The second source of your interoceptive maps consists of a different class of receptors found on your body's surface, including your teeth, gums and tongue. Unlike the touch receptors that deal in pressure and vibration and are tied mainly to deliberate touch and action, these other receptors carry information about the "homeostatic" condition of your body--temperature, pain, itch, muscle ache, sexual arousal, crude touch and sensual touch. Homeostasis refers to your body's ability to maintain internal balance. Your spinal cord contains an evolutionarily older set of fibers that carries this information to and from your brain.
This may seem strange at first, because many of your body parts end up being mapped by both systems. If someone pinches your arm, the pressure and pain will be represented in your primary touch map. But the pain will be rerepresented in your insula. Why is pain from one pinch mapped in two places? Because your insular maps serve a different function from your primary touch and motor maps. They are the command center for homeostatic self-regulation. For example, to run your body's thermostat properly--to keep your body temperature constant--your brain needs to know not just about your core temperature but also about air touching your skin. Pain in your muscles, lungs and joints is important for marshaling your body's resources during exertion, but so are sensations of strain and movement and resistance in your joints and skin. So the primary brain maps for homeostatic signals from your body surface--about itch, sharp pain, dull pain, burning pain, tickle, sensual touch, heat and cold--as well as the sensations arising from your body's interior, are mapped in your insula, not in your primary touch cortex. You use these feelings less to deal with the outside world than to seek balance within your body and put your internal sensations in context.
And as Critchley's results imply, interoception does far more for you than just letting you know you are hungry or exhausted or sexually sated. It is also a crucial ingredient in some of the most important aspects of human beingness: sentiment, sentience and emotional awareness.
The Sting of a Bee and of a Rebuke
Your interoceptive maps are a souped-up version of neural circuitry that had already become highly advanced in the primate line. In lower vertebrates--a frog, say--sensory information is integrated in the primitive base of the brain. These animals do not have a cortex, the mantle of higher thought and awareness. So a frog's vision, for example, is extremely primitive and robotic in function. It is keyed to buglike motions made by small, dark, dotlike objects. When the frog "sees" such a stimulus, a targeted tongue attack reex is triggered. This is just about the only way the frog has to visually identify its food. When a frog is placed in a terrarium and surrounded by dead insects suspended on strings, it will starve to death. Its cortex-free vision just does not have the power to recognize individual features of its prey, such as legs or wings.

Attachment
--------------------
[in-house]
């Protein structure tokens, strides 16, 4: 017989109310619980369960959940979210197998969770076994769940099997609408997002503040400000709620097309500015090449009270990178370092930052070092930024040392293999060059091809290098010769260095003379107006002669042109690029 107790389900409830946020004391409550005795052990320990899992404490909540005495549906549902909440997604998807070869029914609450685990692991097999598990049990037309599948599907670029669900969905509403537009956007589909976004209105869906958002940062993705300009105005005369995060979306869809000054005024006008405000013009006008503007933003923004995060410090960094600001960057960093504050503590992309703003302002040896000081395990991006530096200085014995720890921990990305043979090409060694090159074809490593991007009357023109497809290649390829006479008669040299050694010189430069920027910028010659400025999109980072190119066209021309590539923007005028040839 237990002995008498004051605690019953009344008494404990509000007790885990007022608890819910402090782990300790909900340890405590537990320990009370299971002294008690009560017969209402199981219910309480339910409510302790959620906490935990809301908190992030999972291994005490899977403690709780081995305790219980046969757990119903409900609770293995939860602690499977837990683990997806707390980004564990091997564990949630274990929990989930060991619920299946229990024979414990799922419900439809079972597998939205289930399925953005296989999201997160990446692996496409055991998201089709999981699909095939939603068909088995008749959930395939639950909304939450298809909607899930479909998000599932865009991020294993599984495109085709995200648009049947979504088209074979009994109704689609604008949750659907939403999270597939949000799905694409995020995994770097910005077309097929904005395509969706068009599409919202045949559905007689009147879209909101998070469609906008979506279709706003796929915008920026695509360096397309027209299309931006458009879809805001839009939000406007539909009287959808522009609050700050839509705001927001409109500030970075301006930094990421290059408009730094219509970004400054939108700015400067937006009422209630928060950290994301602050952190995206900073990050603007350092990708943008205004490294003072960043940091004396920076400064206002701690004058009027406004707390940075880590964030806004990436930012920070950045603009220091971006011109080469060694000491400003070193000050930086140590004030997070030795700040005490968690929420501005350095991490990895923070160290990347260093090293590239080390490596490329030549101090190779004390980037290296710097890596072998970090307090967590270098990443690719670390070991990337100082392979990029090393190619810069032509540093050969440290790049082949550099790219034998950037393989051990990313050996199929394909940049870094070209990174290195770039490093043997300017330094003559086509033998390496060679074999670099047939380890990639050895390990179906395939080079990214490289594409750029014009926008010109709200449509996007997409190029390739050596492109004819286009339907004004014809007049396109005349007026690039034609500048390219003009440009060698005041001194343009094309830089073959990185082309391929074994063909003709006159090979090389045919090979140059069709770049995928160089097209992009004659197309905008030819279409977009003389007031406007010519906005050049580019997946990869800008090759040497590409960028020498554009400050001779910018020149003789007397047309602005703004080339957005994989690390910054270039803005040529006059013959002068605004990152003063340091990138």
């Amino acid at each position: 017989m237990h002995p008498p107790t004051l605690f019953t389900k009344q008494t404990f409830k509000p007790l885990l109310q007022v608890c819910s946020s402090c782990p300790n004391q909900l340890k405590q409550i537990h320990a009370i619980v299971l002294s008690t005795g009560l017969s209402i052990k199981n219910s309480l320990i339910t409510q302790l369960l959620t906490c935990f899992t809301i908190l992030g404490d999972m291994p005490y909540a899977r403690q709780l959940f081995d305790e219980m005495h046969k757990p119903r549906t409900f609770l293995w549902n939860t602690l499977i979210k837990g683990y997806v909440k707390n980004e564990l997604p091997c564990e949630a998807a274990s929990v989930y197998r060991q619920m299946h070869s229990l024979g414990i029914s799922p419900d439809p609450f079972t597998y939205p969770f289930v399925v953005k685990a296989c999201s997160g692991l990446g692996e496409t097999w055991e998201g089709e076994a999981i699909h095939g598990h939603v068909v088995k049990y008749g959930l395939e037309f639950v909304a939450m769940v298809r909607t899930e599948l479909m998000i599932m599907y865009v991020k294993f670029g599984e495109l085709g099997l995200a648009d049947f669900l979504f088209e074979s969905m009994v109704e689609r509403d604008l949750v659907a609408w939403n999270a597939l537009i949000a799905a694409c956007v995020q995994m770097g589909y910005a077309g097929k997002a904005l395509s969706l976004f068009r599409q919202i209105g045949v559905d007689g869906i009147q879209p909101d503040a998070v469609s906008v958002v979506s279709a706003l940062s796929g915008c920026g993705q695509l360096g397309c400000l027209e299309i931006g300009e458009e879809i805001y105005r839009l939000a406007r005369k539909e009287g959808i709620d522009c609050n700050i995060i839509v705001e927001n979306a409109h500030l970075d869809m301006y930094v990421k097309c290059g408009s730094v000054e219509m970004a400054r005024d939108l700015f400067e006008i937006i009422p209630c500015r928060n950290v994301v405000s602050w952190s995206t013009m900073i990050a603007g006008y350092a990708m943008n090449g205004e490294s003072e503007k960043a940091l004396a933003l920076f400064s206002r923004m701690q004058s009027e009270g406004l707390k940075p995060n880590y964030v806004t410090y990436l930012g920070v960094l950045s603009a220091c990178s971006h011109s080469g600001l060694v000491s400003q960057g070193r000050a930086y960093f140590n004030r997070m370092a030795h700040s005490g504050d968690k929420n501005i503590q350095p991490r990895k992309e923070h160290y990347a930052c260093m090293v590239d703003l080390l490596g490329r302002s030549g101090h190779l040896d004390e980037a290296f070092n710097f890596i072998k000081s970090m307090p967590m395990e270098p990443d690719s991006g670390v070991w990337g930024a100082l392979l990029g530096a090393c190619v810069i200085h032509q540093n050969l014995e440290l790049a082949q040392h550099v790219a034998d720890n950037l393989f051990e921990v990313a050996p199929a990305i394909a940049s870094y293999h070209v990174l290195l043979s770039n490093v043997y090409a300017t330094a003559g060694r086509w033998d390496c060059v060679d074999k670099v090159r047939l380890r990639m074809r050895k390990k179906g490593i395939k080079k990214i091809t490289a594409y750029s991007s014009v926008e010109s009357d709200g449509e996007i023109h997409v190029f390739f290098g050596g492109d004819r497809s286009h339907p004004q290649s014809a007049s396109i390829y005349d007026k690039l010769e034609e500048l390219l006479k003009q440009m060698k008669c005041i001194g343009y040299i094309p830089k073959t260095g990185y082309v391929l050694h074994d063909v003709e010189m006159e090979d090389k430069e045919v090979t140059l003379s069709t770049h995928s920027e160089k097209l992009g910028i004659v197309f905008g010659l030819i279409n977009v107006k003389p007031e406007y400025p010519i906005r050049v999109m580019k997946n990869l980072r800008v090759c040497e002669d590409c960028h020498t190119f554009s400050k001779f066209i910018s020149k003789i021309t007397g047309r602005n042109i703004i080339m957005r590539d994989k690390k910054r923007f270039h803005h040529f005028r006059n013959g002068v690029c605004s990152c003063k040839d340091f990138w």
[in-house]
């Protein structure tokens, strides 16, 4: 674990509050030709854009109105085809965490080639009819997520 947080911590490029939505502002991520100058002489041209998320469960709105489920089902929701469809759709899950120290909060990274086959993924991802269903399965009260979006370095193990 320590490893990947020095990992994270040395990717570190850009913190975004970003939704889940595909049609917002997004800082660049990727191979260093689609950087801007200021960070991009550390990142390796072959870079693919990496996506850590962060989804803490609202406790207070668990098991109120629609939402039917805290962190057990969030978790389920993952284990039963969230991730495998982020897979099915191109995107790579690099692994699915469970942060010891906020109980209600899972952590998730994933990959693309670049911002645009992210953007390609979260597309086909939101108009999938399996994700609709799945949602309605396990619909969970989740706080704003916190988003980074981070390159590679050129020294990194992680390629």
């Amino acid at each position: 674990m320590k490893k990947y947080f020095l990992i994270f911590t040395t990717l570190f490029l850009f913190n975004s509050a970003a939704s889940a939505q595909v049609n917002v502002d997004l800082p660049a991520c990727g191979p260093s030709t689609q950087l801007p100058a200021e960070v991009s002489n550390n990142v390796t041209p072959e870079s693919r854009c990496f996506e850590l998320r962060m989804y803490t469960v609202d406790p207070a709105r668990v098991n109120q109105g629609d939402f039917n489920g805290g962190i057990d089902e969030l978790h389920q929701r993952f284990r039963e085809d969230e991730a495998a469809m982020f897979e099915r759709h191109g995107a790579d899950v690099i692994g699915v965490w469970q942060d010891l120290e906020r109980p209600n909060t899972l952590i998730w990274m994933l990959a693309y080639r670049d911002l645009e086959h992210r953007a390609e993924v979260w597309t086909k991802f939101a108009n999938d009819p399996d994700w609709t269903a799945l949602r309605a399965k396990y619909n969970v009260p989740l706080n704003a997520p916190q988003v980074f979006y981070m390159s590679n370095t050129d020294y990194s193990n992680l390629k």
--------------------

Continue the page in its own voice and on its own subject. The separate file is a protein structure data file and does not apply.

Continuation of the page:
The greatest evolutionary innovation of mammals was the expansion of the cortex to tremendous size. The cortex imbues the mammalian mind with the capacity to form highly detailed and versatile representations of sights, sounds and actions. So a rat, for example, has a rich understanding of the space around its head, thanks to its sensitive whiskers and well-developed body and whisker maps. And even though rats do not have particularly good vision, they can still tell an insect from a wad of used dental oss at a glance because they have cortical vision maps.
But in the rat--and, for that matter, in all other mammals aside from primates--the homeostatic information from the body does not form a rich interoceptive map in the insula. Rats do have insular maps, to be sure, but they are rudimentary. In a rat, pain, itch, sensual touch and that whole ancient group of somatic senses are primarily integrated in the base of the brain and in subcortical emotional centers. Their interoception, then, is more reminiscent of the frog's automatonlike vision than of the primate's keen, knowing eye.